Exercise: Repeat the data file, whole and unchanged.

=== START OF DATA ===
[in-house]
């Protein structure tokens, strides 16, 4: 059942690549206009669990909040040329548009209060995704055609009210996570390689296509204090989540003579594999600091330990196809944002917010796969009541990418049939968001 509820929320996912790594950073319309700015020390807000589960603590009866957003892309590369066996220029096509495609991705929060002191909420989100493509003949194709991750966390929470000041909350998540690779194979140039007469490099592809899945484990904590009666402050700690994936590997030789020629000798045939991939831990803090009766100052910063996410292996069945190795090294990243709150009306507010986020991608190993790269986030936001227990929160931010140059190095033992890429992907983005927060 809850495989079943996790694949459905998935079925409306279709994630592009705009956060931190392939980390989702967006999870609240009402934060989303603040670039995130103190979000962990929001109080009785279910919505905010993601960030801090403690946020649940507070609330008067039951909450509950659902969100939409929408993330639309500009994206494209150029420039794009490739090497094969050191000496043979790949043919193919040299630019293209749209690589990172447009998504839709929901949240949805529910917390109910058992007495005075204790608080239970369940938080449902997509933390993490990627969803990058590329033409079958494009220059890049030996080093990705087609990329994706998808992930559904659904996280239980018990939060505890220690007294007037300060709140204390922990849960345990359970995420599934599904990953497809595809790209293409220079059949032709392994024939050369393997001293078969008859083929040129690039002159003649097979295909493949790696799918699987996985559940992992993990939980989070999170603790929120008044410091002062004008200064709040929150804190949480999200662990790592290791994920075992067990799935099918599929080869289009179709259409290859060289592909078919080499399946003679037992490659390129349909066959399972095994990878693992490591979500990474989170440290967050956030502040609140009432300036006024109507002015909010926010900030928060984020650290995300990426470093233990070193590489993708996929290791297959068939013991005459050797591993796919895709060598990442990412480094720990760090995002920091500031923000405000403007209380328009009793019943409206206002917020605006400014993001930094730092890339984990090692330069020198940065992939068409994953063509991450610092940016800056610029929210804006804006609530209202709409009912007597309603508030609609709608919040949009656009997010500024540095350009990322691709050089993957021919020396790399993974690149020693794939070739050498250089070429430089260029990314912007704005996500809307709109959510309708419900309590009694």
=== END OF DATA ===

[in-house]
């Protein structure tokens, strides 16, 4: 059942690549206009669990909040040329548009209060995704055609009210996570390689296509204090989540003579594999600091330990196809944002917010796969009541990418049939968001 509820929320996912790594950073319309700015020390807000589960603590009866957003892309590369066996220029096509495609991705929060002191909420989100493509003949194709991750966390929470000041909350998540690779194979140039007469490099592809899945484990904590009666402050700690994936590997030789020629000798045939991939831990803090009766100052910063996410292996069945190795090294990243709150009306507010986020991608190993790269986030936001227990929160931010140059190095033992890429992907983005927060 809850495989079943996790694949459905998935079925409306279709994630592009705009956060931190392939980390989702967006999870609240009402934060989303603040670039995130103190979000962990929001109080009785279910919505905010993601960030801090403690946020649940507070609330008067039951909450509950659902969100939409929408993330639309500009994206494209150029420039794009490739090497094969050191000496043979790949043919193919040299630019293209749209690589990172447009998504839709929901949240949805529910917390109910058992007495005075204790608080239970369940938080449902997509933390993490990627969803990058590329033409079958494009220059890049030996080093990705087609990329994706998808992930559904659904996280239980018990939060505890220690007294007037300060709140204390922990849960345990359970995420599934599904990953497809595809790209293409220079059949032709392994024939050369393997001293078969008859083929040129690039002159003649097979295909493949790696799918699987996985559940992992993990939980989070999170603790929120008044410091002062004008200064709040929150804190949480999200662990790592290791994920075992067990799935099918599929080869289009179709259409290859060289592909078919080499399946003679037992490659390129349909066959399972095994990878693992490591979500990474989170440290967050956030502040609140009432300036006024109507002015909010926010900030928060984020650290995300990426470093233990070193590489993708996929290791297959068939013991005459050797591993796919895709060598990442990412480094720990760090995002920091500031923000405000403007209380328009009793019943409206206002917020605006400014993001930094730092890339984990090692330069020198940065992939068409994953063509991450610092940016800056610029929210804006804006609530209202709409009912007597309603508030609609709608919040949009656009997010500024540095350009990322691709050089993957021919020396790399993974690149020693794939070739050498250089070429430089260029990314912007704005996500809307709109959510309708419900309590009694």